Wednesday, November 20, 2013

Dylan the Welder

Dylan the Welder*

Bob Dylan is a welder
Taking words
That have been scattered
And misused
And putting them through the fires
Of humanity’s forge.

It takes a hot pen
To bind mythic thoughts to modern ways;
And a fiery riff
To weld common chords to forsaken phrases,
Fashioning a memorable song of love or theft or ruin.

It takes a spark that was lit by subterranean fires
To ignite the passions
Of a restless generation
Until they gather on the streets
Or courthouse lawns
Or the National Mall
To sing of how many roads.

It takes the fire of human consciousness
Erupting without summons or awareness
To fashion songs that can
Shake a tambourine
Survey a watchtower
Foretell a hard rain
Or catch a slow train.

It takes old embers
To join hands with
Blind Willie
Hattie Carroll
And the sad-eyed lady.

It takes new fire
To speak to the hopes of a young woman
In a world that is spinning
Or the dreams of an old man
When shadows are falling.

Bob Dylan is a welder
Fashioning new gates
From worn-out words,
Burning old hopes
Onto new frames.

It takes ancient fire
To fashion timeless tales
Of joy and struggle,
And a luminous eye
To forge a song that is true.

                              ~ Charles Kinnaird

*The inspiration for this poem came from an online article telling about how Bob Dylan keeps welding supplies at his home in Malibu where he creates iron gates from scrap pieces of metal. Some of his welding work is now on display at London’s Halcyon Gallery.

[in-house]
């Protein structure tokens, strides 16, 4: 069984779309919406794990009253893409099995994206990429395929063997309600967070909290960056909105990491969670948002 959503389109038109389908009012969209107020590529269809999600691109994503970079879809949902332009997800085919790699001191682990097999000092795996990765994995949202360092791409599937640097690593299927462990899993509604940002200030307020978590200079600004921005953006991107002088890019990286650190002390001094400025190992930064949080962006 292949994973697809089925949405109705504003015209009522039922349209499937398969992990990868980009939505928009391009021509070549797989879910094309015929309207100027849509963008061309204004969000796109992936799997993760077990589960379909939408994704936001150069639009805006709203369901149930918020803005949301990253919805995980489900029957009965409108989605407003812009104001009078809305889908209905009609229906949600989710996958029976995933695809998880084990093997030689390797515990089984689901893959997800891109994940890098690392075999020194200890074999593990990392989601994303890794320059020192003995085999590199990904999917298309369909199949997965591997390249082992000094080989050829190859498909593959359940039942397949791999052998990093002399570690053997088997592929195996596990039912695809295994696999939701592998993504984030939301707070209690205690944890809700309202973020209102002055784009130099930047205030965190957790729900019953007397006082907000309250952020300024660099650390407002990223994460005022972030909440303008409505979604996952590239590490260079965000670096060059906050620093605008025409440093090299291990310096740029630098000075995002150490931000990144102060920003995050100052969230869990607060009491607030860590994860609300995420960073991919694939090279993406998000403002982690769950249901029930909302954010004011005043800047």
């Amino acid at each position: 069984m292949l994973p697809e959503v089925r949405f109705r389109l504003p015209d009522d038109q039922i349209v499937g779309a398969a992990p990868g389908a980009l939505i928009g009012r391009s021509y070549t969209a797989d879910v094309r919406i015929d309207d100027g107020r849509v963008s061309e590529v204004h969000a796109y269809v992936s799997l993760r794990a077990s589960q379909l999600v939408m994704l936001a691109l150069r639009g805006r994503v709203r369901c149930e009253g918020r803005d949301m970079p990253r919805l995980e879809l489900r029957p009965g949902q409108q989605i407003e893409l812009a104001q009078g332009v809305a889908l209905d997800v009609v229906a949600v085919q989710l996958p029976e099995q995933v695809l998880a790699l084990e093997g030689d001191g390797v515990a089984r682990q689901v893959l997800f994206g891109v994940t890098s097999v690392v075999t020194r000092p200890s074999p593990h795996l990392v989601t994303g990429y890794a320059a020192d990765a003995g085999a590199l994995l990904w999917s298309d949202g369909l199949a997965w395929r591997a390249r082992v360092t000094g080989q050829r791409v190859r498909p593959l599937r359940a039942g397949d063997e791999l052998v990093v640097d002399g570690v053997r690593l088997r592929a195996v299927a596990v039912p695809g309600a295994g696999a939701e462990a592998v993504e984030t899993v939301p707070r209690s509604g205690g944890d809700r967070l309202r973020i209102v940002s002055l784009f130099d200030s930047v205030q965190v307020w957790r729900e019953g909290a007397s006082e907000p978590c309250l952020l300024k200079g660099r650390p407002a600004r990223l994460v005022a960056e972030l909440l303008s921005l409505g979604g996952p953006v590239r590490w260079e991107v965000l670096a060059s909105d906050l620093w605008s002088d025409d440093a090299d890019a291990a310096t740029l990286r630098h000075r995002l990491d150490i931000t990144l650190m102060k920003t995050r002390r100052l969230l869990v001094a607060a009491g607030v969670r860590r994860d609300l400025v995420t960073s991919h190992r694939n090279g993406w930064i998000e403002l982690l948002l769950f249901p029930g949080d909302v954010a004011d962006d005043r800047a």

(photos by John Shearer via Daily Mail)


Monday, November 18, 2013

Hilda of Whitby

The ruins of Whitby Abby, founded by St. Hilda

Hilda of Whitby, born in 614 in Northumbria, was a spiritual leader, abbess at the monastery at Whitby, and advisor to kings and commoners. Her preferred practice was centered in Celtic Christianity, though she brokered a peaceful transition when at the Council of Whitby, King Oswy decided to bring Northubria in line with Roman tradition. She also nurtured and encouraged a stable hand named Caedmon to sing his songs in his native Anglo-Saxon, thus she assisted in bringing forth the first English poet.

St. Hilda’s feast day is November 17 in the Roman Catholic Church, but in the Episcopal Church her day is celebrated on my birthday, November 18 – which is why on this day I am more Anglican than Catholic. I take some time on this day to honor the Celtic heritage, feminine leadership, and the poetic voice.

Read more at:


Monday Music: Beware of Darkness

Ben Gerson of Rolling Stone claims that "Beware of Darkness" may be the best song on George Harrison's  All Things Must Pass, commenting on its "enigmatic" music and the combination of "warning" and "affirmation" in its lyrics.(from Wikipedia). Here is a stellar performance by Eric Clapton from the Concert for George.

Saturday, November 16, 2013

Saturday Haiku: Canada Geese

Mighty travelers
     who ride the wind and weather
     glide with quiet grace.

                            ~ CK


Photos: Canada geese relaxing at Aldridge Gardens in Hoover, Alabama
Credit: Charles Kinnaird  


Wednesday, November 13, 2013

It Was Worse than Making Bears Use Charmin

A Rat Named Percy

We have this pet rat named Percy. It’s interesting how we came by this wonderful pet. When my daughter was in college, she had a couple of pet rats – both female. She named them Aamina and Lulu. Through her experience, my wife and I learned about the joys of rats. My wife says they are like kittens that never grow up – they remain cute, playful, and inquisitive.

Aamina, a hooded rat
Lulu, a Russian Blue Dumbo ear